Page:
I think the narrative accompanying this new description of what people are about is something like: we still believe in human progress; we don’t necessarily believe society as it is now organized is a vehicle for that progress; we believe in individual betterment but we also believe we are part of an organic “world ecology” with life cycles that rise and fall. We might be in the fall phase so we need to work harder at renewing our human ecology.
I can’t present all the evidence for that in a short blog post but what I want to do is give a small evidence base for one term and one term only.
Before I do that – why is it important? The answer is the Web provides us with deep insights into how people are thinking. You have to care about that if you are in business. You can short circuit that understanding by using sentiment analysis – but be aware it is a short cut and lacks essential insights.
So: Throughout the recession people online have been making increasing use of the term betterment. We know that through a variety of data collections we’ve executed.
We analyzed the use of that term semantically, i.e. asking what meaning are people attaching to it. Here’s a graph:
The graph actually shows you the terms people attach to the term “life” when you use an evidence base made up of blog posts referring to the term betterment. Why does it show “life” at the core?
Because that is the term most used in a selection of blog posts that top the Google blog search returns for the term betterment (as of Mid May 2010).
Sorry if that is confusing. This is an early result and we may yet refine the technique, data, analysis and visualization. I wanted to share it as an example of what can be learned from the web when you go beyond sentiment and polarity.
What it means is that when they discuss betterment, many people in this sample use the term “life” at least once. They use “life” more than they use any other term (there is a refinement to rule out the possibility that people always shoot the breeze about “life” and that rather than betterment is a driver).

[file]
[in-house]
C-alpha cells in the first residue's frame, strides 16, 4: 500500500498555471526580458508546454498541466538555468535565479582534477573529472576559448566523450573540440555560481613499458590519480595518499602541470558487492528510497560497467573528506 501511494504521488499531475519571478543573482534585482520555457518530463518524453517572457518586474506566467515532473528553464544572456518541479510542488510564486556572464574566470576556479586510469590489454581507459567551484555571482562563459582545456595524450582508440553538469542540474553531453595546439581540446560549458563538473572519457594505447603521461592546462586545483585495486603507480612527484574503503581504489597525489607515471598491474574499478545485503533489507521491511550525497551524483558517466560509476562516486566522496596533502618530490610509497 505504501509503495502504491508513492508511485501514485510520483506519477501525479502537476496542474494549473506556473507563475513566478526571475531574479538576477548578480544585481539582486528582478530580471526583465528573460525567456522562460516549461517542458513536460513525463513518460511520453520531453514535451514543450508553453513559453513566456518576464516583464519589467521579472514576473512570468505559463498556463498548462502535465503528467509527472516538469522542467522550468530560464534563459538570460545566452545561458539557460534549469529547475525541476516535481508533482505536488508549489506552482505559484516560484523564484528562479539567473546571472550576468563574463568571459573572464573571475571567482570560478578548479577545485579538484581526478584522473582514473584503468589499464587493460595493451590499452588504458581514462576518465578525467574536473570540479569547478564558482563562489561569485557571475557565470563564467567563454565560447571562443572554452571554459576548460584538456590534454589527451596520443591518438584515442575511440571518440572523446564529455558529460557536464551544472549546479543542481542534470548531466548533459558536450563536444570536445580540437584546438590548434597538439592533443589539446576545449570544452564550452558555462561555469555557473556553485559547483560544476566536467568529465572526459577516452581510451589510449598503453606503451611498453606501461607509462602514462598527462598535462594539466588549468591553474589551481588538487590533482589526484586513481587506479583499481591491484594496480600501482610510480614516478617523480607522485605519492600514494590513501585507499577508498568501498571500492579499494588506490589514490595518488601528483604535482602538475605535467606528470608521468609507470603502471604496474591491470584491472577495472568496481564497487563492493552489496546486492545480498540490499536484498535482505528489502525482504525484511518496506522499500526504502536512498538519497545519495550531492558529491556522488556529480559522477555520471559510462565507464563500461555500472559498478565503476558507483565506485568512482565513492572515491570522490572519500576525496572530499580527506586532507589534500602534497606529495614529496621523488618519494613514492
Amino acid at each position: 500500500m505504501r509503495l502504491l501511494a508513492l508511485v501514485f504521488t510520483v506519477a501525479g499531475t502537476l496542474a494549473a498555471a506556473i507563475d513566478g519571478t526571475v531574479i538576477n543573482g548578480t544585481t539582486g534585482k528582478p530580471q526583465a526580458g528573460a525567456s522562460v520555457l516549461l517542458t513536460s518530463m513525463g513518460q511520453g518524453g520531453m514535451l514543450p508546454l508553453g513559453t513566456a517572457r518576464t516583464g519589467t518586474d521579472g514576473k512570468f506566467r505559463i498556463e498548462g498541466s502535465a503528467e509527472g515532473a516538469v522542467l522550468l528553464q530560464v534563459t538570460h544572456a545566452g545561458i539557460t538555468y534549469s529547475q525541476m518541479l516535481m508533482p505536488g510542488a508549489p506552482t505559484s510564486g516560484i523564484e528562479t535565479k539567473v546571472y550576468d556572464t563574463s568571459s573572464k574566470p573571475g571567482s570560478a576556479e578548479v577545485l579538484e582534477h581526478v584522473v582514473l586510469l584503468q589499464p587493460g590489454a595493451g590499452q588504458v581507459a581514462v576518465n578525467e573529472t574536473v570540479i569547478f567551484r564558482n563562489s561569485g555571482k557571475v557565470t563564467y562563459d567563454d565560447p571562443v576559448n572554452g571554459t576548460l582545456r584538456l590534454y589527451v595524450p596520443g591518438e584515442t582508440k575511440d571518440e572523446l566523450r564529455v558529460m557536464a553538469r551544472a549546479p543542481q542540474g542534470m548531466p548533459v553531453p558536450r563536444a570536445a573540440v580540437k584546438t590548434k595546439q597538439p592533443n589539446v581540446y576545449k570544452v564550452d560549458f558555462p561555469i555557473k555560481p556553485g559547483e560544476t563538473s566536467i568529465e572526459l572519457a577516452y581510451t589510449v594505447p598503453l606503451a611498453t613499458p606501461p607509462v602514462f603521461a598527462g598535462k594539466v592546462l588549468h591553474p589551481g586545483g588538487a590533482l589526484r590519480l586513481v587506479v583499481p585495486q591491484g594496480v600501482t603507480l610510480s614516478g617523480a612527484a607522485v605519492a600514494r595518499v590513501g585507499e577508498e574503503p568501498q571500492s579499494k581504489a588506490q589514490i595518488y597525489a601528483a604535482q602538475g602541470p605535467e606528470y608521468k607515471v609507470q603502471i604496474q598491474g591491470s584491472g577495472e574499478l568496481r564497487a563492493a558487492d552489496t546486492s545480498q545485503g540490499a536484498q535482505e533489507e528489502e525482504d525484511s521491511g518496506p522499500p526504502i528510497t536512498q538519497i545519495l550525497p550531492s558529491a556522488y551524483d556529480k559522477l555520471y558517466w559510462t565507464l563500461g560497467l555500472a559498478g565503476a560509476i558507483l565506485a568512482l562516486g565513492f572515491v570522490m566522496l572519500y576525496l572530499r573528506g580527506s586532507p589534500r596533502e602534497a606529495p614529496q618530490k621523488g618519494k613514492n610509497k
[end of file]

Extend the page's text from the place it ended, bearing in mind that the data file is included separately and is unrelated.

And when you look at the semantic family of terms around “life” you see the graph above. It’s mainly constructed of terms that evoke relationships.
What is not on here because the terms are not present enough are terms like God, i.e. people attribute more to the core human temporal aspects of life than they do to religion.
We began this whole area of study with a review of about 20,000 comments on “recession and recovery”. In that study we discovered that people in blog comments tended to interpret recovery and recession in terms that evoked the human side – i.e. by referring to people. In parallel we collected data on how the financial press reported recovery and recession and found, by and large, they focused on institutions.
I make that extra point because the two examples taken together probably tell us we need to retune how we speak about marketing, the web, social media and analytics. Once we look at the world from the vantage point of this constantly emerging philosophy we have to put people and realtionships first. Marketers need to engage with this non-polarized way people express themselves. More at a later date!